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Evolutionary computation

In computer science, evolutionary computation is a subfield of artificial intelligence (more particularly computational intelligence) that involves combinatorial optimization problems.

Evolutionary computation uses iterative progress, such as growth or development in a population. This population is then selected in a guided random search using parallel processing to achieve the desired end. Such processes are often inspired by biological mechanisms of evolution.

As evolution can produce highly optimised processes and networks, it has many applications in computer science.

Contents


History

The use of Darwinian principles for automated problem solving originated in the fifties. It was not until the sixties that three distinct interpretations of this idea started to be developed in three different places.

Evolutionary programming was introduced by Lawrence J. Fogel in the US, while John Henry Holland called his method a genetic algorithm. In Germany Ingo Rechenberg and Hans-Paul Schwefel introduced evolution strategies. These areas developed separately for about 15 years. From the early nineties on they are unified as different representatives ( dialects ) of one technology, called evolutionary computing. Also in the early nineties, a fourth stream following the general ideas had emerged genetic programming. Since the 1990s, evolutionary computation has largely become swarm-based computation, and nature-inspired algorithms are becoming an increasingly significant part.

These terminologies denote the field of evolutionary computing and consider evolutionary programming, evolution strategies, genetic algorithms, and genetic programming as sub-areas.

Simulations of evolution using evolutionary algorithms and artificial life started with the work of Nils Aall Barricelli in the 1960s, and was extended by Alex Fraser, who published a series of papers on simulation of artificial selection.[1] Artificial evolution became a widely recognised optimisation method as a result of the work of Ingo Rechenberg in the 1960s and early 1970s, who used evolution strategies to solve complex engineering problems.[2] Genetic algorithms in particular became popular through the writing of John Holland.[3] As academic interest grew, dramatic increases in the power of computers allowed practical applications, including the automatic evolution of computer programs.[4] Evolutionary algorithms are now used to solve multi-dimensional problems more efficiently than software produced by human designers, and also to optimise the design of systems.[5]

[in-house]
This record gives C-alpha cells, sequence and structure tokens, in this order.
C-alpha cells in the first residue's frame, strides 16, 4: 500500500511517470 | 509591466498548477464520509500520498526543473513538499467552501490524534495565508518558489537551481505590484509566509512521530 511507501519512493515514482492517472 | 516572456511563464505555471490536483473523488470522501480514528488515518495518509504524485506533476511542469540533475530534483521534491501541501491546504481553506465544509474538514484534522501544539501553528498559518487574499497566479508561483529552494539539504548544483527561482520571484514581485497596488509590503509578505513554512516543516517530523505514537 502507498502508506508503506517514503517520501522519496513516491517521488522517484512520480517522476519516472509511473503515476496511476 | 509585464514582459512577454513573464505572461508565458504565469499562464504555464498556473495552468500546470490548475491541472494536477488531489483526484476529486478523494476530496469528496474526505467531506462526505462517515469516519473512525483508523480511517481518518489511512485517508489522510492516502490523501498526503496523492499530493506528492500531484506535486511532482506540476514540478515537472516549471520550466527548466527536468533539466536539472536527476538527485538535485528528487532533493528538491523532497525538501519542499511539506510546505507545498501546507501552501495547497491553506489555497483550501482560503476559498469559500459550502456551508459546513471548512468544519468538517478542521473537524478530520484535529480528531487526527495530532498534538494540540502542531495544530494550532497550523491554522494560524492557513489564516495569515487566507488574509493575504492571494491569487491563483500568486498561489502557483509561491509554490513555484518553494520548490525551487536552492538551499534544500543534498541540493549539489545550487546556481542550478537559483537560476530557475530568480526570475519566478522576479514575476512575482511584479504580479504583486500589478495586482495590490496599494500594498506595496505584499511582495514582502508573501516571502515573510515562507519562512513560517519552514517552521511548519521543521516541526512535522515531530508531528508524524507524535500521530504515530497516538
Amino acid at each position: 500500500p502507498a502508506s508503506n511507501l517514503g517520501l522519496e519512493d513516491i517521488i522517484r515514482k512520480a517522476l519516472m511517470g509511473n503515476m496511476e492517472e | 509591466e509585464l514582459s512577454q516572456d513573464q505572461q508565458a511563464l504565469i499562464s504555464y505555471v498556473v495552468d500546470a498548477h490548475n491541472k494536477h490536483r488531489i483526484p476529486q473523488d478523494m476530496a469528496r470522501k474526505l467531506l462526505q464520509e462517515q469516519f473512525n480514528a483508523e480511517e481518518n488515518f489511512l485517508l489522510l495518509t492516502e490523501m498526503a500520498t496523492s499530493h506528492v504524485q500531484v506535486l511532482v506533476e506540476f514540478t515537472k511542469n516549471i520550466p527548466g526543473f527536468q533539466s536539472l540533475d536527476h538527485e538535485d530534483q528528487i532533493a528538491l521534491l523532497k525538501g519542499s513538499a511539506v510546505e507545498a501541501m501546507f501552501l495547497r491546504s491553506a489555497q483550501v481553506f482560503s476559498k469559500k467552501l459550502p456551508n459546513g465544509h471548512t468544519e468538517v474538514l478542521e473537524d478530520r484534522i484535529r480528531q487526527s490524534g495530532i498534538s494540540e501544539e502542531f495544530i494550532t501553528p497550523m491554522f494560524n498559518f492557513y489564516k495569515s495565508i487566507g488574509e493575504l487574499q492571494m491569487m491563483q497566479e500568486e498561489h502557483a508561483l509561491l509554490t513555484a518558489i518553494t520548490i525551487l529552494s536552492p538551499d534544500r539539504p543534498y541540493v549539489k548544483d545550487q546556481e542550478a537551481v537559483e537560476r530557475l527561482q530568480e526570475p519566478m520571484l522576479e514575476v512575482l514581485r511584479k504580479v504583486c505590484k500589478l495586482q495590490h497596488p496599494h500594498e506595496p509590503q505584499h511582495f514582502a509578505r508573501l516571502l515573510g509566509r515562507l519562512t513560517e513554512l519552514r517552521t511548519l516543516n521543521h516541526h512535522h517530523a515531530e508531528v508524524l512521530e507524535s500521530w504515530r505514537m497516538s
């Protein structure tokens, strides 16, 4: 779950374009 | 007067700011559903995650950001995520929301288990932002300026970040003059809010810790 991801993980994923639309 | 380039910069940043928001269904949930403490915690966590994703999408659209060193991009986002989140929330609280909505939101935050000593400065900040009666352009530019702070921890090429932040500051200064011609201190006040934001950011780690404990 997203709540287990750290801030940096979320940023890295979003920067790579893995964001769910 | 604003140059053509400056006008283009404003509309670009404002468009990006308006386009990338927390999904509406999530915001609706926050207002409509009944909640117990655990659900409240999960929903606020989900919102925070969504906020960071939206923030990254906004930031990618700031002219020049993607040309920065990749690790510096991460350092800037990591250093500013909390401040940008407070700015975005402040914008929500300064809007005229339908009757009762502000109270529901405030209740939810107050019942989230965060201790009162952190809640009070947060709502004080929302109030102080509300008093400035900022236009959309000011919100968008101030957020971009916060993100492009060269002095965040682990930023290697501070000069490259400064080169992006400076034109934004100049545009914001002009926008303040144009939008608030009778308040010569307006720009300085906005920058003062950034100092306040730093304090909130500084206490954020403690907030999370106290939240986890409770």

Techniques

Evolutionary computing techniques mostly involve metaheuristic optimization algorithms. Broadly speaking, the field includes:

Evolutionary algorithms

  • Genetic algorithm
  • Genetic programming
  • Evolutionary programming
  • Evolution strategy
  • Differential evolution
  • Eagle strategy

Swarm intelligence

  • Ant colony optimization
  • Particle swarm optimization
  • Bees algorithm
  • Cuckoo search

and in a lesser extent also:

  • Artificial life (also see digital organism)
  • Artificial immune systems
  • Cultural algorithms
  • Firefly algorithm
  • Harmony search
  • Learning classifier systems
  • Learnable Evolution Model
  • Parallel simulated annealing
  • Self-organization such as self-organizing maps, competitive learning
  • Self-Organizing Migrating Genetic Algorithm
  • Swarm-based computing
  • Teaching-learning-based optimization (TLBO)

Evolutionary algorithms